Qutb also reviled what the Somali Islamists despise: music. Like Lenin, he deemed music a distraction from the raging hatred necessary for destruction. He was stunned when, at the church dance he attended, the pastor himself dimmed the lights, creating “a romantic, dreamy effect,” and played a popular record of the time: “Baby, It’s Cold Outside.” Qutb hated this song, just as he hated all American popular music. “Jazz is the favorite music,” he writes. “It is a type of music invented by Blacks to please their primitive tendencies and desire for noise.”
The rejection of this form of creative expression goes back to the beginning of Islam. Umdat al-Salik, the Islamic legal manual, quotes Muhammad:
Allah Mighty and Majestic sent me as a guidance and mercy to believers and commanded me to do away with musical instruments, flutes, strings, crucifixes, and the affair of the pre-Islamic period of ignorance.
On the Day of Resurrection, Allah will pour molten lead into the ears of whoever sits listening to a songstress. Song makes hypocrisy grow in the heart as water does herbage.
This Community will experience the swallowing up of some people by the earth, metamorphosis of some into animals, and being rained upon with stones.
Someone asked, ‘When will this be, O Messenger of Allah?’ and he said, ‘When songstresses and musical instruments appear and wine is held to be lawful.
‘There will be peoples of my Community who will hold fornication, silk, wine, and musical instruments to be lawful.’
As a result, throughout Muslim history, various branches of Islam have tried to eradicate music. The reforming Mughal emperor Muhyi al Din Aurangzeb (reigned 1658–1707) attempted to purify his land (which included most of the Indian subcontinent, plus part of Afghanistan) by banning music there.
In our own day, Laskar Jihad, the extremist Islamic group in Indonesia, considers music “a distraction from God.” In the Malaysian state of Kelantan, the government — controlled by Islamic fundamentalists — has banned singing, dancing, and even the ringing of church bells, since these things could lead to “immoral activities.”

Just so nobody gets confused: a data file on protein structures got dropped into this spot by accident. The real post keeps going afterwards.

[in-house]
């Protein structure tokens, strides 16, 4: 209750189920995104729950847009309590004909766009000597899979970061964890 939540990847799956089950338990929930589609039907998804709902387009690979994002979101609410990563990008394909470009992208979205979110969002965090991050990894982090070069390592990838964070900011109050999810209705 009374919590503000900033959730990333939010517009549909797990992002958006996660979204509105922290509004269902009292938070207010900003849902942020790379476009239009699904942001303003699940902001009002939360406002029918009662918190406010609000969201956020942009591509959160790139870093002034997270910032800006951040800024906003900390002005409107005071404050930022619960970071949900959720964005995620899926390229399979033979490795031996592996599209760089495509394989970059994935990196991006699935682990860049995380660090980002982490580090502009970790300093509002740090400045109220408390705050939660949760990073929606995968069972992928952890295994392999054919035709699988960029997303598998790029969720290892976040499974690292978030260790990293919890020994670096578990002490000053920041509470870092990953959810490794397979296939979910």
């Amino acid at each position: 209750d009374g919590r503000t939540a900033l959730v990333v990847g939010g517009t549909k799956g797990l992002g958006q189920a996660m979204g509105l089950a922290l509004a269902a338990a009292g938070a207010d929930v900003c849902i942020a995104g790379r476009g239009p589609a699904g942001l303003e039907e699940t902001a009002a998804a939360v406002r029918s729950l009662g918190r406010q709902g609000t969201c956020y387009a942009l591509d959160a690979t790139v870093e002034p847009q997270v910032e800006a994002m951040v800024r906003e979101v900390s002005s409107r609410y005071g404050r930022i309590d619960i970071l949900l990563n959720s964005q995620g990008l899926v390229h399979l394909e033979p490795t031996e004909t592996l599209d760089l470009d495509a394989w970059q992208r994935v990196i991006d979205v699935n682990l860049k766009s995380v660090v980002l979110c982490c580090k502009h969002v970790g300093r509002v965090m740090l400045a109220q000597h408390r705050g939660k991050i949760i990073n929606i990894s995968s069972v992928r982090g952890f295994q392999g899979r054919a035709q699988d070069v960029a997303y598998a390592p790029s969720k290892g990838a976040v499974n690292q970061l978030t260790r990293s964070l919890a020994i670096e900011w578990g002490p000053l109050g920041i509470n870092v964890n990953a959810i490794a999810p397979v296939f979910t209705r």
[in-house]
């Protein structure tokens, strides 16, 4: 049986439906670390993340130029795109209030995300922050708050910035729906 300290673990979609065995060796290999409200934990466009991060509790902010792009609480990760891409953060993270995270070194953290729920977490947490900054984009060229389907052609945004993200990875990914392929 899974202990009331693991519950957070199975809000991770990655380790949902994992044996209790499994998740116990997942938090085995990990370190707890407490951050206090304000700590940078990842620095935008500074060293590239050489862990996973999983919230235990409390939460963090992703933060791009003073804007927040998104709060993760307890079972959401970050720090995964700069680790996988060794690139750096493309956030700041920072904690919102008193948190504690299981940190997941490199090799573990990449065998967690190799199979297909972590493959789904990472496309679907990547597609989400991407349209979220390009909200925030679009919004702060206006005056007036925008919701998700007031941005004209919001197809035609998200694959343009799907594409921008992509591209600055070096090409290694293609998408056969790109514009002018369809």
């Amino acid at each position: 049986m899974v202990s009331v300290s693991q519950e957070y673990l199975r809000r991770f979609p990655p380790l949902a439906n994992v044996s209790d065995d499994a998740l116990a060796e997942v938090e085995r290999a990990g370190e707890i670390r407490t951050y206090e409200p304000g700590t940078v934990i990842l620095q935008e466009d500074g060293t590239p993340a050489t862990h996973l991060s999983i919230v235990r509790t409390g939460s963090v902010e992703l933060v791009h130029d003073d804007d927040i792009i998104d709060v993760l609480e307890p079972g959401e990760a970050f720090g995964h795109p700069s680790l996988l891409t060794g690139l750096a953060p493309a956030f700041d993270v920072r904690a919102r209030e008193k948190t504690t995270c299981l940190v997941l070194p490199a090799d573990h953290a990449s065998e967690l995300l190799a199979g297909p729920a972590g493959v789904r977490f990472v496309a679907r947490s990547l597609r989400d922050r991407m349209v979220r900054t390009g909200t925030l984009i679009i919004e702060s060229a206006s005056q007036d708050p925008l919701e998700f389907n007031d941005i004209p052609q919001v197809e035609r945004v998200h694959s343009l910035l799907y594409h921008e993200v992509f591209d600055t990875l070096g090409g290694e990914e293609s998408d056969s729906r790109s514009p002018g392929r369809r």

The Taliban understood all of this very well, which is why they banned music in Afghanistan in the late 1990s. And that is precisely why Ayatollah Khomeini banned most music from Iranian radio and television. In Khomeini’s mind, music was “treason,” because, as he told Italian journalist Oriana Fallaci, it involves “pleasure and ecstasy, similar to drugs.” Khomeini’s rejection of music — like Qutb’s and indeed the Prophet Muhammad’s — was directly connected to his revulsion at any form of cheer or joy in human life. He explained:
Allah did not create man so that he could have fun. The aim of creation was for mankind to be put to the test through hardship and prayer. An Islamic regime must be serious in every field. There are no jokes in Islam. There is no humor in Islam. There is no fun in Islam. There can be no fun and joy in whatever is serious.
A comedy club, to say the least, can never exist in this environment; even laughter is discouraged — and is actually forbidden for women, and especially young girls. The author Nawal El Saadaw remembers that, growing up in Egypt, “if I laughed, I was expected to keep my voice so low that people could hardly hear me, or better, confine myself to smiling timidly.” When Souad, the Palestinian survivor of an attempted honor killing, was flown to Switzerland, she was shocked to find females dressing as they wished, smiling and laughing without being punished, and having people actually say “Thank you” to her — which had not happened once her entire life.
The late American journalist Steven Vincent, a warrior for the rights of women under Islam, made a careful study of these phenomena during trips he made, at great peril to himself, to Iraq. In his Iraq memoir, he noted that, at one point, he was sitting by the swimming pool at the Al-Hamra Hotel in Baghdad, where Western journalists stay. He heard two American women laughing, and a “chill” shot right through him. Their laughter made him realize that he had not heard a woman laugh in Iraq, “not in a free and unguarded manner, at any rate.” That laughter, he says, was music to his ears, and at that moment, he reflects, “I became a feminist.”
The hatred of joy and laughter is also connected to the dearth of toys and games for children in the Muslim-Arab world. As British author David Pryce-Jones notes:
There appears never to have been any such thing as an Arab toy or games for children, in the sense that Western children have had a ball or a hoop, a shuttlecock or board games. To this day, toys and games and bicycles are Western imports or imitations. Similarly, there are old and often striking folktales that Arab children may enjoy, but no classic such as Robinson Crusoe or Black Beauty conceived specifically for the imaginative child.
The only game permitted to many Muslim-Arab children is “kill the Jew” — and the game becomes reality when they become suicide bombers. After the kidnappings and beheadings started in Iraq, the “take the hostage and behead him” game became very popular among Arab youngsters.
We begin to see why Islamist terrorists so often hit places of enjoyment in their deadly strikes: dance halls, nightclubs, beaches (e.g., Israeli discos, the Bali resort). All things connected to earthly pleasure must be extinguished.
In the end, therefore, as we examine this culture and religion that is rife with the rejection of earthly joy and pleasure, it becomes obvious why it produces environments saturated with feelings of humiliation, shame, impotence, emasculation, and rage. So it is no surprise at all why the Islamist insurgents just banned music — and why so many Muslim men choose death over life.